For those who fought sleep deprivation, hunger, blisters, the cold, the heat, tired aching muscles and so much more – congratulations. You have achieved something quite incredible this long day. With ‘just’ a marathon to go. The 2018 MDS is on paper, ‘in the bag!’
One could be forgiven in thinking that today, the two fastest runners in the 2018 Marathon des Sables, Rachid El Morabity and Natalia Sedykh had an easier day… They both won again, for Rachid that is two stage victories and for Natalia it is 3 out of 3. But the winning margin was just a handful of minutes for the duo. I think they are saving something for tomorrow’s long day of 86.2km.
Today’s stage by MDS standards was an epic one that combined a multitude of terrain. Soft sand, dunes, gorges, stoney climbs, exposed ridges, the technical climb and descent of Jebel El Oftal and then an easy and relatively flat fast run in to the finish.
Rachid and Natalia dictated the day but Mohamed El Morabity and Magdalena Boulet was never far behind. It was a controlled day. In the end, Rachid finished the 31.6km in 2:36:20. Mohamed followed just over 1-minute later in 2:37:32 and then ever present Abdelkader El Mouaziz was 3rd in 2:40:43. Peru’s Remigio Huaman had a good day today with 4th ahead of Aziz El Akad.
Despite the 1-hour time penalty, Russia’s Natalia Sedykh continues to push at the front. Today she finished 1st again just over 5-minutes ahead of Magdalena, 3:28:27 to 3:33:45. Magdalena leads the race overall but Natalia claws back the 1-hour time penalty little by little. I can’t help but think we may see an all out effort on the long day to bring things equal. It could be a risky strategy but what has Natalia to lose? Bouchra Eriksen once again was 3rd ahead of the UK’s Anna Marie Watson and Gemma Game who placed 4th and 5th respectively.
Despite some strong winds and sand storms in the night, day 3 of the MDS was calm with little wind, clear skies and relentless heat. It’s amazing to watch runners of all abilities fight their demons, particularly on the climb of the Jebel – it brings out some serious inner strength.
The key now is recovery. The long stage of the MDS is tomorrow and they have 35h to complete the 86.2km distance. Bodies and minds are now tired – everyone will need to dig deep!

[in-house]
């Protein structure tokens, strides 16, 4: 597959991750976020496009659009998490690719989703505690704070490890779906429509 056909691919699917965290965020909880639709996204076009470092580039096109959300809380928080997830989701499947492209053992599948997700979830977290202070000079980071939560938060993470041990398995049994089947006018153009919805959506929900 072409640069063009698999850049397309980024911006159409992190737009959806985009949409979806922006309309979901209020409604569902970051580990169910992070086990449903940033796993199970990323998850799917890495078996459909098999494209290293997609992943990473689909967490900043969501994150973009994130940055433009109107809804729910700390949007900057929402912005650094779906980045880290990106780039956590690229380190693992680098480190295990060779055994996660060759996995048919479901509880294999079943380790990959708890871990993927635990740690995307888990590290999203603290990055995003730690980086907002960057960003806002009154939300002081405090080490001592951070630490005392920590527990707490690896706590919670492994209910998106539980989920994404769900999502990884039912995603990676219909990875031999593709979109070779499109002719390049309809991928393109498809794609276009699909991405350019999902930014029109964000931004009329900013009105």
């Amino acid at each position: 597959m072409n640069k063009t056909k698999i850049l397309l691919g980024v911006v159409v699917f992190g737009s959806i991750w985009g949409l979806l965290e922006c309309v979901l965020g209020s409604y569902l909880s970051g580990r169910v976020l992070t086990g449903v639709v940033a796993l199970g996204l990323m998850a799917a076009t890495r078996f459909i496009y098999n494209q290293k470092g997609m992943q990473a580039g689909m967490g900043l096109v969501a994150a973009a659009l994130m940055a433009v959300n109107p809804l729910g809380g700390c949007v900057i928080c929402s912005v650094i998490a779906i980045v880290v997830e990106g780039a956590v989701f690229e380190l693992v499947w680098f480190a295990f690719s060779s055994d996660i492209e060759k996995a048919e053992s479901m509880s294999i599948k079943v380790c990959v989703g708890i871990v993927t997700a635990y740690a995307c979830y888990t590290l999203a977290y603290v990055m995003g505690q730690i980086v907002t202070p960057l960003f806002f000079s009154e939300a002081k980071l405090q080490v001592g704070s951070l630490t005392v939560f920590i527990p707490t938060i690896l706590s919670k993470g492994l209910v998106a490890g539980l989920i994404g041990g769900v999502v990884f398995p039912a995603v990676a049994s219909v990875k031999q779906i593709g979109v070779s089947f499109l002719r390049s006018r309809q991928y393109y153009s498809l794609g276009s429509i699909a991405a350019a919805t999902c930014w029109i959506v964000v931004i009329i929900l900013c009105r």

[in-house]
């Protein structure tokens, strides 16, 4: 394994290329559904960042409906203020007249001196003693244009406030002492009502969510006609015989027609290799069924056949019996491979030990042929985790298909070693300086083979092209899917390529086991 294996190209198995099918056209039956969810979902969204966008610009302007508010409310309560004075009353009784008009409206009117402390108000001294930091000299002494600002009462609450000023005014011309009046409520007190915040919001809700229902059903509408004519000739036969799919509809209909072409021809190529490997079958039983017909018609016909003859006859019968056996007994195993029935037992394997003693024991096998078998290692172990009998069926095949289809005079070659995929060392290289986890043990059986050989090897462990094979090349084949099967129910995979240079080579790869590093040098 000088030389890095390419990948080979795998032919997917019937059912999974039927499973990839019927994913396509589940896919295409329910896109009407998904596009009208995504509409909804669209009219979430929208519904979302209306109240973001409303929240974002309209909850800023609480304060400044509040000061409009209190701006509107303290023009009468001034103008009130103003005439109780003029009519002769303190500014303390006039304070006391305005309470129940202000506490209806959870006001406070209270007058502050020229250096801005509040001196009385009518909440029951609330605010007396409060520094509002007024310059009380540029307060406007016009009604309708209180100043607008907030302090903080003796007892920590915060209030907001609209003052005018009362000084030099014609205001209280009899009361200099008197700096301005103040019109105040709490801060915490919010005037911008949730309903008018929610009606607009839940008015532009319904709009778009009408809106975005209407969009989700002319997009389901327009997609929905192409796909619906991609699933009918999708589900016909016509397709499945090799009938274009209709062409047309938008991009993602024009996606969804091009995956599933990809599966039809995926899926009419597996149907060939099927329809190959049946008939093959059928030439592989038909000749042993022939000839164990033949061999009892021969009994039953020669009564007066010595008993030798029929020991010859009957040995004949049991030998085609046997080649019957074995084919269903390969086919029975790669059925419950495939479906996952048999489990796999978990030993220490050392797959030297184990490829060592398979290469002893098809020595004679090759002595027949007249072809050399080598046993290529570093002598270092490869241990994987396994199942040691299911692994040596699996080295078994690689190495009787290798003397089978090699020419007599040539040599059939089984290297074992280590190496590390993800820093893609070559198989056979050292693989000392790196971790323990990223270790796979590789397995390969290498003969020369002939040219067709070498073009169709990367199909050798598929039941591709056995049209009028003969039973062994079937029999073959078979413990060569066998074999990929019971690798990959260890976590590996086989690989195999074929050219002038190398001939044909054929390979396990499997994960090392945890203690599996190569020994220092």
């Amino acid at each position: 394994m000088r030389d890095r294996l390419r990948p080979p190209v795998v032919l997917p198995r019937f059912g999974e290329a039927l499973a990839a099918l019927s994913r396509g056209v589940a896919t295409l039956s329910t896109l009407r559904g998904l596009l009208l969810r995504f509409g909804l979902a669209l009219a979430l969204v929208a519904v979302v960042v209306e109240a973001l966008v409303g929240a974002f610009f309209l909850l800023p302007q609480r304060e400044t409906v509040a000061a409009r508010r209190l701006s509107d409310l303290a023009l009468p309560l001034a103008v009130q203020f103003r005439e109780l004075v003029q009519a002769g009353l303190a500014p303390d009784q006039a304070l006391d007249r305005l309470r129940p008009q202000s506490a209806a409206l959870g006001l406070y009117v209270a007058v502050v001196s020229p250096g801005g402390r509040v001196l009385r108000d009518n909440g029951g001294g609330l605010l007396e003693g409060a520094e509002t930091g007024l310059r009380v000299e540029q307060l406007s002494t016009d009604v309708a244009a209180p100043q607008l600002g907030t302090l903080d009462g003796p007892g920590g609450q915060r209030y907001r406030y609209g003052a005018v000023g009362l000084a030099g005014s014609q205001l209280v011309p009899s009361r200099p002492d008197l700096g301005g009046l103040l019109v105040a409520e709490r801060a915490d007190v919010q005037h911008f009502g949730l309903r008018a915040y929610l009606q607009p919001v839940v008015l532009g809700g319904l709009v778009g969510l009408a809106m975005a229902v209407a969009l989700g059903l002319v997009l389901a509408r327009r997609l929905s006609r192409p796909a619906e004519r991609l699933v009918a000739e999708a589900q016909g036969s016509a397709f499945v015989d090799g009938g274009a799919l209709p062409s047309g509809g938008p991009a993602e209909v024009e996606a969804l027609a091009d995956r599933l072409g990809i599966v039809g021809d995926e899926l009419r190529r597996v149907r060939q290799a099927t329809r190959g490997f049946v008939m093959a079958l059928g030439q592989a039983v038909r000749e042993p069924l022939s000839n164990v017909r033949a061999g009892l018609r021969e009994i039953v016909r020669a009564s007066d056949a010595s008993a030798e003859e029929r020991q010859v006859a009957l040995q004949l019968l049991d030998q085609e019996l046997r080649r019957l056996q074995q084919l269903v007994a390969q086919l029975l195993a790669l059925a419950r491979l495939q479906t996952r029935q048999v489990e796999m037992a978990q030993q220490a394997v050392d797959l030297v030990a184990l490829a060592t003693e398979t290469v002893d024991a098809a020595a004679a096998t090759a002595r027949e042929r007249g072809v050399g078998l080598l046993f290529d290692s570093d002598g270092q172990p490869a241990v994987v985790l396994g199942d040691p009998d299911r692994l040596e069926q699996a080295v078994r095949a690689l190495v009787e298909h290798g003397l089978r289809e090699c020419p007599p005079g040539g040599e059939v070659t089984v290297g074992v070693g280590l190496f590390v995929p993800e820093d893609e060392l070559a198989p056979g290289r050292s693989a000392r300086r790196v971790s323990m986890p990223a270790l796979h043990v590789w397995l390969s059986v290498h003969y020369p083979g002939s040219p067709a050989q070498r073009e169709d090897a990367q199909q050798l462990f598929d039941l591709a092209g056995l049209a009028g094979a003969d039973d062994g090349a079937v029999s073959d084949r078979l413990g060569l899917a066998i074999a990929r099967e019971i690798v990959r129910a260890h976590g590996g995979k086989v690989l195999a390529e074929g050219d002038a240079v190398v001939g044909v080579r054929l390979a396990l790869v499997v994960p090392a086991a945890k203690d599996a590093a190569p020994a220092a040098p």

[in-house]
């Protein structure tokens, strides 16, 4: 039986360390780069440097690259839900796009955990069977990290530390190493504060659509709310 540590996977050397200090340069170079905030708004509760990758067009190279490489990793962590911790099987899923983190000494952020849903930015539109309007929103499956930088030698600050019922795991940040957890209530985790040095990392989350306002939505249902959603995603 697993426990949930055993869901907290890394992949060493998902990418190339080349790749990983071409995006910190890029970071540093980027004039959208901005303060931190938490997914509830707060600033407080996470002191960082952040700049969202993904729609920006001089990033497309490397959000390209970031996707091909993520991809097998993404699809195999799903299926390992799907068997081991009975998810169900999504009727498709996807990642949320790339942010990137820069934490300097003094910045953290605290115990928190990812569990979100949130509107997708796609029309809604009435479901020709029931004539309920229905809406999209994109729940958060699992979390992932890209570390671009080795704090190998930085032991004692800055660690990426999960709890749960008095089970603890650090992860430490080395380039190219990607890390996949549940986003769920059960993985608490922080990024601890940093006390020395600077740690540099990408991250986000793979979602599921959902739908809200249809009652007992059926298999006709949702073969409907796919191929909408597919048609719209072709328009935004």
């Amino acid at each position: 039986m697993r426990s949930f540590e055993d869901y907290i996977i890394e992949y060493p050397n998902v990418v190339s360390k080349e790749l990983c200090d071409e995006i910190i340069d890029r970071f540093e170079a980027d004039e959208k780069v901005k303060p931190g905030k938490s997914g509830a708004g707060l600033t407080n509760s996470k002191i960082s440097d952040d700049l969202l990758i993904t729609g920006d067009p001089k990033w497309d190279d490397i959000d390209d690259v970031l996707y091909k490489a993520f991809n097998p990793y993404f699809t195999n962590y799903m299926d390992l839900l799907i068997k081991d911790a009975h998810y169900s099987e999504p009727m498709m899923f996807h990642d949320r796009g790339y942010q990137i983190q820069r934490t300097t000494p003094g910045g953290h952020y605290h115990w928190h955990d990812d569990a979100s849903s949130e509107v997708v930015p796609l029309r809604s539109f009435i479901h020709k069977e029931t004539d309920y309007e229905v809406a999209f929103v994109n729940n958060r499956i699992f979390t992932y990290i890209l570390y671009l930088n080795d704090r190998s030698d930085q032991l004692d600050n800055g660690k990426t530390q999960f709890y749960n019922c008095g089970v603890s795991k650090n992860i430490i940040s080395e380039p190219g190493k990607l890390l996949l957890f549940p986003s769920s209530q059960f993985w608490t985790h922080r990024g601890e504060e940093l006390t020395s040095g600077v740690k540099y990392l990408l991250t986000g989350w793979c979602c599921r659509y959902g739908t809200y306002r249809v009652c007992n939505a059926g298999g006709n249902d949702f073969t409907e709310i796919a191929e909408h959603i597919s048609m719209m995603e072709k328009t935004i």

Today, the king and queen of the desert set out their stalls! For Rachid El Morabity, it was a day of showing the rest of the field a clean pair of heals as he slowly but surely pulled away from the field finally finishing almost 10-minutes ahead of his brother and day 1 champion, Mohamed.
For the ladies, 2016 champion Natalia Sedykh was no doubt frustrated and angry after winning stage 1 only to be penalised 1-hour for failing to have a whistle at a kit check post day-1. A penalty was applied and now Natalia must run and race hard each day to make up the time. Today, she gained over 8-minutes on the ladies overall leader, American, Magdalena Boulet.
Day 2 was a tough day for all with relentless soft-sand which made moving tiresome. Throw in a stony and steep climb up Jebel El Otfal and then the fast and sandy descent to the final CP, and it was only really the final 4km’s that was stony, flat and faster.
Day 1 had no drop outs but day 2 was taking it’s toll. Some runners were fighting demons to get to the line but there was some real grit and MDS spirit out there as participants dug in to achieve a lifetime goal.
At the front of the race Mohamed El Morabity trailed his brother to finish 2nd just 45-seconds ahead of Abdelkader El Mouaziz. Aziz Ell Akad finished 4th and Merile Robert 5th.
The USA’s Magdalena Boulet once again placed 2nd on the stage and looks at home in the sand, Bouchra Eriksen was 3rd ahead of the UK’s Gemma Game and Anna Marie Watson in 5th.
Rachid El Morabity 3:04:01
Mohamed El Morabity 3:14:36
Abdelkader El Mouaziz 3:15:16
Aziz El Akad 3:18:34
Merile Robert 3:18:34
Natali Sedykh 3:56:08
Magdalena Boulet 4:04:48
Bouchra Eriksen 4:16:08
Gemma Game 4:19:48
Anna Marie Watson 4:19:48
Tomorrow’s stage is 31.6km’s and starts at 0830 with a 10h 30m cut 0ff.